3 positive tests at Saskatoon Provincial Correctional Centre cause COVID concerns to surface

Cory Cardinal, founder of Inmates for Humane Conditions, says the fact COVID-19 is back inside the crowded facility is cause for concern and many inside are not confident the cases will be contained.

Correctional facility already went through outbreak in November

The Saskatoon Provincial Correctional Centre has recorded three positive cases of COVID-19 as of April 2, 2021 and the presence of the virus has some inmates fearing a second outbreak may hit the facility. (CBC News)

The confirmation of COVID-19 cases at the Saskatoon Provincial Correctional Centre has some inmates worried for their health. 

The facility has already been through an outbreak of COVID-19 in November 2020 and over this weekend an official with the Ministry of Corrections, Policing and Public Safety confirmed three new positive cases have now been reported.

Cory Cardinal, an inmate at the facility and the founder of the group Inmates for Humane Conditions, says the presence of COVID-19 has put many inside the facility on edge as there's worry the virus will spread. He called the virus' presence "very disturbing."

Ministry officials indicated those who test positive are isolated in separate cells.

Cardinal says there's not much faith from those inside that the Ministry will be able to contain the virus as they feel the facility and many of its units are overcrowded. He says the pandemic has put more pressure on an already vulnerable population. 

"During the last outbreak, there were a lot of inmates feeling helpless watching the COVID levels rise," he said.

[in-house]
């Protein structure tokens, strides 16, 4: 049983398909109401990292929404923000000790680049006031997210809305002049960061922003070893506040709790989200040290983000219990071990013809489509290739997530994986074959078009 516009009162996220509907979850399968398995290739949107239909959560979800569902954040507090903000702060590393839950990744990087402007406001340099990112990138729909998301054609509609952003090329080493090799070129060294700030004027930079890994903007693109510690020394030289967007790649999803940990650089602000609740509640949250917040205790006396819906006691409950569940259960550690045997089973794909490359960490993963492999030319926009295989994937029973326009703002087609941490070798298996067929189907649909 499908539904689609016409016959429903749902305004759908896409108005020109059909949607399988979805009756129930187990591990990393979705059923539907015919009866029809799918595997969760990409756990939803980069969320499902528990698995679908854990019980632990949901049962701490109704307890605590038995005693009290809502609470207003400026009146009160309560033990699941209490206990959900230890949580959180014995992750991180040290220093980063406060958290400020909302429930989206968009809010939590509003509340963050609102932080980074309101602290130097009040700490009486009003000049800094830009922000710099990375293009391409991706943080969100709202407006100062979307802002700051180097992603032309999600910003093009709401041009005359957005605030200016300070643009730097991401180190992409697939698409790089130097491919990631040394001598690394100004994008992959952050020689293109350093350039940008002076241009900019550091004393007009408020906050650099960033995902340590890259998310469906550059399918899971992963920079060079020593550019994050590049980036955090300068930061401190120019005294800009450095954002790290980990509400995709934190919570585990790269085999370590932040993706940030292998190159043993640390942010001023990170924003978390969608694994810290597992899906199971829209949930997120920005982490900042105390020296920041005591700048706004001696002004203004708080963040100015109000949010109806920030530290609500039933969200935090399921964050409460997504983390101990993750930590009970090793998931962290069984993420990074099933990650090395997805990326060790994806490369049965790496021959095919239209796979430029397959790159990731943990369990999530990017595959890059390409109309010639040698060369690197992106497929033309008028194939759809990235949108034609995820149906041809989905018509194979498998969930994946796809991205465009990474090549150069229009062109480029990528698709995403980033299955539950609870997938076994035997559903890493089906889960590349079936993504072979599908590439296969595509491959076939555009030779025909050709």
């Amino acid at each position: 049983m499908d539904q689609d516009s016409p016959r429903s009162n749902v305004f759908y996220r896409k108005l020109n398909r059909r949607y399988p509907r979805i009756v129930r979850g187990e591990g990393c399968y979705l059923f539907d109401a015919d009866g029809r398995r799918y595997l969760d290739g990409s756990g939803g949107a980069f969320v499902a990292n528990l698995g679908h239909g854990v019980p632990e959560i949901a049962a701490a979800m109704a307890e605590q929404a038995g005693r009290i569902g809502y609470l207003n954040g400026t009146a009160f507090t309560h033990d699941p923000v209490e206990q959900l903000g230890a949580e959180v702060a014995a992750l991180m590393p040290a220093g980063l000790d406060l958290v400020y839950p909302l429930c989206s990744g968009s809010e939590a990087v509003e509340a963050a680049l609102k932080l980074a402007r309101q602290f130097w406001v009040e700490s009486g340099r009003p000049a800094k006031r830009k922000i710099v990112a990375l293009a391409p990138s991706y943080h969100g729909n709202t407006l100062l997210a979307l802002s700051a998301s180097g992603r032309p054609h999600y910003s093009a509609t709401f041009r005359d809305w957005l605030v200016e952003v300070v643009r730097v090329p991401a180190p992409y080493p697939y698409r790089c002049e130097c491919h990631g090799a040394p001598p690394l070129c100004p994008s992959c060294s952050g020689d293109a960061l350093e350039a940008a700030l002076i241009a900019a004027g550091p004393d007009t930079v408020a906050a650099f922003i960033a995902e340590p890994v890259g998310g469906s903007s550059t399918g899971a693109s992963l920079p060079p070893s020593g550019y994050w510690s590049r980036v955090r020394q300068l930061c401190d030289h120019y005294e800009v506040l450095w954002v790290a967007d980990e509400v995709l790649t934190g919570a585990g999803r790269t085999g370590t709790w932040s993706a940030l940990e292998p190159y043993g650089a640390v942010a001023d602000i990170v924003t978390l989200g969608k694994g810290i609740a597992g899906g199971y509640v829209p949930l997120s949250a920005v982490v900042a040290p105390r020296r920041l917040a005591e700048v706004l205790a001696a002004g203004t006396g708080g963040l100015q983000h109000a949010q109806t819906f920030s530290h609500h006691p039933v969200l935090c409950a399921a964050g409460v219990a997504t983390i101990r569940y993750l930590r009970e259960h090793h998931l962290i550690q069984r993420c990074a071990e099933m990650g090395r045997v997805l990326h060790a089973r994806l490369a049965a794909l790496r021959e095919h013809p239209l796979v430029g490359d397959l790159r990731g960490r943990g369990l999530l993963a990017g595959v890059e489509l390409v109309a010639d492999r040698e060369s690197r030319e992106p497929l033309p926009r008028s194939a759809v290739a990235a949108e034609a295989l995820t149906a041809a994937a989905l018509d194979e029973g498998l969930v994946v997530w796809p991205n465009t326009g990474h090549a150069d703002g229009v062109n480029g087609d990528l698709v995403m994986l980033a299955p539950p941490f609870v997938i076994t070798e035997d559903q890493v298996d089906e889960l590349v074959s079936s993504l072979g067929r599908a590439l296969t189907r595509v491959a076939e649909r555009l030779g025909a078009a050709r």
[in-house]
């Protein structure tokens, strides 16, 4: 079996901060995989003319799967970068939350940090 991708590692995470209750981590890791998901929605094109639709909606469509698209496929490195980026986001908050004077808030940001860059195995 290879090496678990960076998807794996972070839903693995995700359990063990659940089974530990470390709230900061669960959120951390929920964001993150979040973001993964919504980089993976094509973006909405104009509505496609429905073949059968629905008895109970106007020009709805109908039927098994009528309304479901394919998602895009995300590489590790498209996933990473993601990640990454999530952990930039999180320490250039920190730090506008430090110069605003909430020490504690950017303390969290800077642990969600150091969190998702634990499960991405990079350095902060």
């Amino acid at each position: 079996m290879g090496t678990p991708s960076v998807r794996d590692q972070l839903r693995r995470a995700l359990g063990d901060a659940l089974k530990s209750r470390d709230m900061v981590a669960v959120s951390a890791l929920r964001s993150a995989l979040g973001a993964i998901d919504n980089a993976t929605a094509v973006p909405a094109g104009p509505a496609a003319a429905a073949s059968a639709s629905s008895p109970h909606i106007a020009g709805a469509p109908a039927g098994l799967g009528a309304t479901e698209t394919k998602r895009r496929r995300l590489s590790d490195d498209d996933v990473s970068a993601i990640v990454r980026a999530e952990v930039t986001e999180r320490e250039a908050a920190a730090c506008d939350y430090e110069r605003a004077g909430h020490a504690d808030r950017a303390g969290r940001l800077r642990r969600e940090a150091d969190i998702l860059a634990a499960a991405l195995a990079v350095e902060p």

The new cases have created an atmosphere of "uncertainty" and "fear" for those inside, he said.

Cory Charles Cardinal is a self-educated artist, writer and prisoner justice advocate incarcerated inside the Saskatoon Provincial Correctional Centre. He is the founder of Inmates for Human Conditions, a group of inmates advocating for better conditions inside Saskatchewan correctional centres. (Submitted by Abby Stadnyk)

Despite claims of inadequate measures to protect inmates, ministry officials have repeatedly said its taking all the appropriate measures to try and contain the spread of COVID-19 at its correctional facilities, saying the safety of those in its care is a priority.

Steps have already been taken to try and slow the spread of new cases, with the Ministry of Corrections noting although three other inmates were showing symptoms while not in isolation, the units and areas where they were housed are being quarantined for "precautionary reasons."

On Saturday an official with the Saskatchewan Government and General Employees Union (SGEU), which represents guards at the facility, said the three additional inmates who were tested had their results come back negative.

Cardinal calls for correctional workers to be prioritized for vaccines

However, Cardinal says the renewed presence of COVID-19 at the facility is a perfect example as to why those living and working inside provincial correctional facilities should have access to COVID-19 vaccines that protect against the virus.

"It's generally known how vulnerable we are and what happened with the severe outbreak just emphasized how vulnerable we are," he said. "That should emphasize the need, not only for inmates, but the staff too."

In the past, Saskatchewan's Health Minister Paul Merriman has stated while he has heard concerns from both the union and inmates, the province's general vaccine plan is one that's placed age as a major deciding factor. 

"I understand that the concerns that are coming out of corrections,'' Merriman said on Feb. 11, 2021. "But where we've seen the highest fatalities is, again, in that highest age."

As of Saturday, the Regina Provincial Correctional Centre is the only correctional facility where outbreaks are active, with two outbreaks ongoing.